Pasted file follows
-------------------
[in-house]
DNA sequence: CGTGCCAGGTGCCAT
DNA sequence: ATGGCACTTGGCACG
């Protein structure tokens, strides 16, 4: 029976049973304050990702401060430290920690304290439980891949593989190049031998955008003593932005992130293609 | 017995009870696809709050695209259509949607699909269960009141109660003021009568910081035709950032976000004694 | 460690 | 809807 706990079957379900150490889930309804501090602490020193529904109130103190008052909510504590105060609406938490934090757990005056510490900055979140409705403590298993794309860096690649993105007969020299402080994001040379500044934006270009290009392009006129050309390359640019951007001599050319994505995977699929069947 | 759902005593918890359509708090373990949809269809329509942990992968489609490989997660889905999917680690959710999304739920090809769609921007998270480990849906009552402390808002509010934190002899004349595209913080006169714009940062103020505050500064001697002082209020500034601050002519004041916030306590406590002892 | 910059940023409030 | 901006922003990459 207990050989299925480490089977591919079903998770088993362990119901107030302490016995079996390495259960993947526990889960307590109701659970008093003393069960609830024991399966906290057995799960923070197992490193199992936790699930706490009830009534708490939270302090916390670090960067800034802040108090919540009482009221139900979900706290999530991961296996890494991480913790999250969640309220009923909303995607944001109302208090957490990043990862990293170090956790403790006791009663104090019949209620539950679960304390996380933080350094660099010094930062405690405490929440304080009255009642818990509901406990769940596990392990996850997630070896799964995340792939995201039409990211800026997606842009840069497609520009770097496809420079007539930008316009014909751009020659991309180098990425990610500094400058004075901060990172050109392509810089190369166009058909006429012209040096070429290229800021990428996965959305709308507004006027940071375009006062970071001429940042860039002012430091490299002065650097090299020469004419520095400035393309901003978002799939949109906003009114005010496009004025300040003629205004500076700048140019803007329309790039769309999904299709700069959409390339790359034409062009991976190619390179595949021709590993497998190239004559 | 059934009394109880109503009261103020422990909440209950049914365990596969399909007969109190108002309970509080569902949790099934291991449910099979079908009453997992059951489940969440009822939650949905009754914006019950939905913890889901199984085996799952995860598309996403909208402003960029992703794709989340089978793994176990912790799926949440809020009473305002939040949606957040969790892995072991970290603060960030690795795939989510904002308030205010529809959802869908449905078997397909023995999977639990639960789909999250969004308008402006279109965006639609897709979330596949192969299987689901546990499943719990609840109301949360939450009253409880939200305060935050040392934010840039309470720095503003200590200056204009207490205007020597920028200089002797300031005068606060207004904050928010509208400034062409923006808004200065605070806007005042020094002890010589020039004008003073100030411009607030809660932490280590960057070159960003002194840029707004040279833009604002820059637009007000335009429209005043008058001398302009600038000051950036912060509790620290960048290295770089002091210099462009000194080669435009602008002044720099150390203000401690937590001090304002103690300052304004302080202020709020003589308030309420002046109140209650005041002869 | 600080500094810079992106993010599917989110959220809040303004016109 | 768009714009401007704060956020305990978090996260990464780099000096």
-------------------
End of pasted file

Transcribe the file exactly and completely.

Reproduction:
[in-house]
DNA sequence: CGTGCCAGGTGCCAT
DNA sequence: ATGGCACTTGGCACG
């Protein structure tokens, strides 16, 4: 029976049973304050990702401060430290920690304290439980891949593989190049031998955008003593932005992130293609 | 017995009870696809709050695209259509949607699909269960009141109660003021009568910081035709950032976000004694 | 460690 | 809807 706990079957379900150490889930309804501090602490020193529904109130103190008052909510504590105060609406938490934090757990005056510490900055979140409705403590298993794309860096690649993105007969020299402080994001040379500044934006270009290009392009006129050309390359640019951007001599050319994505995977699929069947 | 759902005593918890359509708090373990949809269809329509942990992968489609490989997660889905999917680690959710999304739920090809769609921007998270480990849906009552402390808002509010934190002899004349595209913080006169714009940062103020505050500064001697002082209020500034601050002519004041916030306590406590002892 | 910059940023409030 | 901006922003990459 207990050989299925480490089977591919079903998770088993362990119901107030302490016995079996390495259960993947526990889960307590109701659970008093003393069960609830024991399966906290057995799960923070197992490193199992936790699930706490009830009534708490939270302090916390670090960067800034802040108090919540009482009221139900979900706290999530991961296996890494991480913790999250969640309220009923909303995607944001109302208090957490990043990862990293170090956790403790006791009663104090019949209620539950679960304390996380933080350094660099010094930062405690405490929440304080009255009642818990509901406990769940596990392990996850997630070896799964995340792939995201039409990211800026997606842009840069497609520009770097496809420079007539930008316009014909751009020659991309180098990425990610500094400058004075901060990172050109392509810089190369166009058909006429012209040096070429290229800021990428996965959305709308507004006027940071375009006062970071001429940042860039002012430091490299002065650097090299020469004419520095400035393309901003978002799939949109906003009114005010496009004025300040003629205004500076700048140019803007329309790039769309999904299709700069959409390339790359034409062009991976190619390179595949021709590993497998190239004559 | 059934009394109880109503009261103020422990909440209950049914365990596969399909007969109190108002309970509080569902949790099934291991449910099979079908009453997992059951489940969440009822939650949905009754914006019950939905913890889901199984085996799952995860598309996403909208402003960029992703794709989340089978793994176990912790799926949440809020009473305002939040949606957040969790892995072991970290603060960030690795795939989510904002308030205010529809959802869908449905078997397909023995999977639990639960789909999250969004308008402006279109965006639609897709979330596949192969299987689901546990499943719990609840109301949360939450009253409880939200305060935050040392934010840039309470720095503003200590200056204009207490205007020597920028200089002797300031005068606060207004904050928010509208400034062409923006808004200065605070806007005042020094002890010589020039004008003073100030411009607030809660932490280590960057070159960003002194840029707004040279833009604002820059637009007000335009429209005043008058001398302009600038000051950036912060509790620290960048290295770089002091210099462009000194080669435009602008002044720099150390203000401690937590001090304002103690300052304004302080202020709020003589308030309420002046109140209650005041002869 | 600080500094810079992106993010599917989110959220809040303004016109 | 768009714009401007704060956020305990978090996260990464780099000096």